This is my stethoscope. There are many like it but this one is mine. Without me it is useless. Without it I am less effective. For my first post here on Jonathan’s new project I am going to tackle an issue that is not only close to my heart but current in social media. Those nurses who use social media and have seen the fall out from The View’s hosts will know what I’m on about. So here goes.
Recognition of the sick patient
One of my pet interests is the recognition, assessment and then the management of the acutely ill or deteriorating patient. Now to my mind, a thorough physical assessment by the nurse, who often acts as the person to first notice or respond to deterioration is essential in arresting deterioration or charting it’s progress and ascertaining how severe it may well be. I prefer to use and then document my assessment using the A to E framework followed by subsequent systems examinations as appropriate. This works for me as it gives me a system I can rely upon and will prompt me when under stress. Usually, as the registered nurse, I act in a variety of functions in regard to the acutely unwell and deteriorating patient. I speak only of my own experiences, however I have often found myself acting in three distinct roles; those of recorder, recogniser and primary responder. [Adam et al 2010, Evans & Tippins 2007, NICE 2013] Poorly structured assessment and low quality physical assessment of patients by nursing staff contributes to deteriorations being missed, this was demonstrated by NCEPOD (2005) which showed the alarming figure of some 66% of patients showed signs of deterioration for more than twelve hours prior to it being recognised. Management of the acutely unwell or critically ill adult often revolves around the prompt recognition of this acute phase [Jevon & Singh Pooni 2007, Creed & Spiers 2010].
How I choose to learn this skill
Physical assessment and the teaching thereof is something that I feel is lacking to quite an extent in undergraduate nursing courses. In my own experience I found that this was left more to placement areas and what you got hugely varied upon placement areas. A friend who did ICU as a student came out leagues ahead of me in this area. My own teaching comprised of me and several textbooks. In text there seems to be a varied idea of how nurses should and should not assess patients. Some of my preferred texts for the management of the acutely ill and for physical assessment show that there are differing attitudes towards this. This will link back to stethoscopes and auscultation. Jevon (2009) advocates chest auscultation as an essential part of respiratory assessment, Adam et al (2010) and Jevon and Singh Pooni (2007) advocate this as well. Creed and Spiers (2010) are less clear on the matter. This is suggested only if the nurse’s practise area requires this. On the flipside, they recommend a strong familiarity with heart sounds. In my own experience, heart sounds have been of little use to me and of little relevance with the exception of an apex beat. Lung sounds are of eminently greater use and relevance to me. Sadly, as I suspect I have previously stated, my own learning in regards to physical assessment as an undergraduate was not sufficient. I believe there are good grounds to give undergraduate nursing students a thorough knowledge and skills base in physical assessment. This would allow us to assess our interventions more effectively. Secondly and more importantly, we could recognise and react to acutely ill patients earlier in their deterioration process. I feel that doing the simple things well and early on has a huge impact further down the line.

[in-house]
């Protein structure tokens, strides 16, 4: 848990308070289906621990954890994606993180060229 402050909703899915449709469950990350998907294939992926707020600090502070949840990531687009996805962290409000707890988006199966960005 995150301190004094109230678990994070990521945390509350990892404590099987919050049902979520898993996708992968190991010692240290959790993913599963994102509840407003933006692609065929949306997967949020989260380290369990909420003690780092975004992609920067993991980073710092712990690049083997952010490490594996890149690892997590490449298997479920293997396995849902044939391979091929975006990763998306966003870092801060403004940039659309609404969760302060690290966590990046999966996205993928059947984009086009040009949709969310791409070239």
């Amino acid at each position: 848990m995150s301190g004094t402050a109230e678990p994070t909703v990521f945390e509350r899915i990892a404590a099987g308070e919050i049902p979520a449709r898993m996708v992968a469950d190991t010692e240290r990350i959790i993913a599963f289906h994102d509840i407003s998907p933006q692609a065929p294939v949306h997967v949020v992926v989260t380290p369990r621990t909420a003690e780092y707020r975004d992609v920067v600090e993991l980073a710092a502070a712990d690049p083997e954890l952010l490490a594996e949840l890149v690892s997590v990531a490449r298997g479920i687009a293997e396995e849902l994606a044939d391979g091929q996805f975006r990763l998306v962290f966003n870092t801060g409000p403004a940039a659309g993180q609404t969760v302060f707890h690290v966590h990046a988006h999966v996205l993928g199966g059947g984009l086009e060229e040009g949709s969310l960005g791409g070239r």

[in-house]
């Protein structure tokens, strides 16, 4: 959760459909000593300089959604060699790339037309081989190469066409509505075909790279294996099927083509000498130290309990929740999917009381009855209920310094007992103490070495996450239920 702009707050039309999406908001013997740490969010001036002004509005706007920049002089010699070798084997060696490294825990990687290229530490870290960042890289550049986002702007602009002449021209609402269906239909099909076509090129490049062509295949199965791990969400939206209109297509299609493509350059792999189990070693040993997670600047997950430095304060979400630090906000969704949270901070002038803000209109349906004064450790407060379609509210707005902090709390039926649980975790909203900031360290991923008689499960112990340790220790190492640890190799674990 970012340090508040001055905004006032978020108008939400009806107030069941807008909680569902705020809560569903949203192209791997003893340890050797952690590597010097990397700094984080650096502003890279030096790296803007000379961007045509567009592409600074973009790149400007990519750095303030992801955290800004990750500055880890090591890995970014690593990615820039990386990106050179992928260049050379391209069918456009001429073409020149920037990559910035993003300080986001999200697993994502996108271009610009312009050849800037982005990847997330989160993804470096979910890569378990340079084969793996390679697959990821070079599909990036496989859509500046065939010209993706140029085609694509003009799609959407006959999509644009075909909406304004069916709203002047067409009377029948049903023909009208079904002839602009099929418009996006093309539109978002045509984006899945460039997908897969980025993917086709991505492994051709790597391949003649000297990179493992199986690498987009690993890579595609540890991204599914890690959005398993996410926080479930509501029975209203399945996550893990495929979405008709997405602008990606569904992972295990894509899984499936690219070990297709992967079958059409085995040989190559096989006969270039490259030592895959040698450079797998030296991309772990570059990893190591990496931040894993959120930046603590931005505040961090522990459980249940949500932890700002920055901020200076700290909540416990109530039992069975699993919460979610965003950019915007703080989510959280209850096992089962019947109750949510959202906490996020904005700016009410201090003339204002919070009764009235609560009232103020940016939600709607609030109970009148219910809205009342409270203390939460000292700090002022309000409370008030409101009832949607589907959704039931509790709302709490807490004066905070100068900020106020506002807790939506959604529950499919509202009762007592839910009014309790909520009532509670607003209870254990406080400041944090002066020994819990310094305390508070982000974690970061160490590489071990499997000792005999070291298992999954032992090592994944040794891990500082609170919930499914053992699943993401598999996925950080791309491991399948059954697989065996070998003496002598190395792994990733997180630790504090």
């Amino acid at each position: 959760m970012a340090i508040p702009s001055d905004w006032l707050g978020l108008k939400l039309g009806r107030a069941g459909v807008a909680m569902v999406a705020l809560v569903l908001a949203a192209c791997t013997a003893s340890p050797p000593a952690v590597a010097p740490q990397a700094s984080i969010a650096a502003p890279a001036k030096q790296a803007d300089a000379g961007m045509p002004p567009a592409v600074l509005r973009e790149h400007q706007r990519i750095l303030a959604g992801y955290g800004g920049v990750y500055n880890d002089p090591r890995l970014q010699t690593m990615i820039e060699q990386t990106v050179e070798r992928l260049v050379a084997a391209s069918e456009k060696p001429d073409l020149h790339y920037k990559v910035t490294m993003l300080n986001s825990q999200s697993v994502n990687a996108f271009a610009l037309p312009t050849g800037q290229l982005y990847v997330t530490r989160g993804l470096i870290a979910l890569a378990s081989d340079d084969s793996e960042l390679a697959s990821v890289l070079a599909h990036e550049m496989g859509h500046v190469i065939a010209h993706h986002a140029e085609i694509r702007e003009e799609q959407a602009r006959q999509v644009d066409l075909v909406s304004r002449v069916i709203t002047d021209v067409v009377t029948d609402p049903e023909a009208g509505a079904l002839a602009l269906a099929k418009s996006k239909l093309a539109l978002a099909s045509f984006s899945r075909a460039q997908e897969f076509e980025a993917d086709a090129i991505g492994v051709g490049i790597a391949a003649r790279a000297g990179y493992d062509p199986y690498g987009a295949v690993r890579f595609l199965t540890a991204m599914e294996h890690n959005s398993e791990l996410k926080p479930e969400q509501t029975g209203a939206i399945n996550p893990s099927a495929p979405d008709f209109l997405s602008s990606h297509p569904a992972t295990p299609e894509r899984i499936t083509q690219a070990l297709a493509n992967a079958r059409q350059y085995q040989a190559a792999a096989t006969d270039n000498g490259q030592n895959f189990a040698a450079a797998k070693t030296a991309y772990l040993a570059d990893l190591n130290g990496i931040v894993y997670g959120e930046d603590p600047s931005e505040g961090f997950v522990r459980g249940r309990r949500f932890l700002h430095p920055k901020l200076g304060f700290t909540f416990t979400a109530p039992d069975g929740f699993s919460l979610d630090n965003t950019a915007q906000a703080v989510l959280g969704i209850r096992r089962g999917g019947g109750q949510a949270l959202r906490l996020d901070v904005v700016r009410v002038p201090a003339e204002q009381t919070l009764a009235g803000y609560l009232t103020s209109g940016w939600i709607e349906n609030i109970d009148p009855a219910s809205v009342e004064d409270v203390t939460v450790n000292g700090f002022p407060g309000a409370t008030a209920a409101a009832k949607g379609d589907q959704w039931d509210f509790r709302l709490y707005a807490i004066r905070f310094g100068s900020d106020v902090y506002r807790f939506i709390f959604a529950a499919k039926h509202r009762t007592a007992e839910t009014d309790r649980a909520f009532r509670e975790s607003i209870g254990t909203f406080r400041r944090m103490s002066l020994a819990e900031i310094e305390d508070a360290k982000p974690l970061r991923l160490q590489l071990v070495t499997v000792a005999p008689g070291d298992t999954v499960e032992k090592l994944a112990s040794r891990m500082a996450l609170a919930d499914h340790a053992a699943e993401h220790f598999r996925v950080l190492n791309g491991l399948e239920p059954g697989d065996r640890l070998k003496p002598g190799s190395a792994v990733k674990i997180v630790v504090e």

A stethoscope is not just an instrument for the doctor.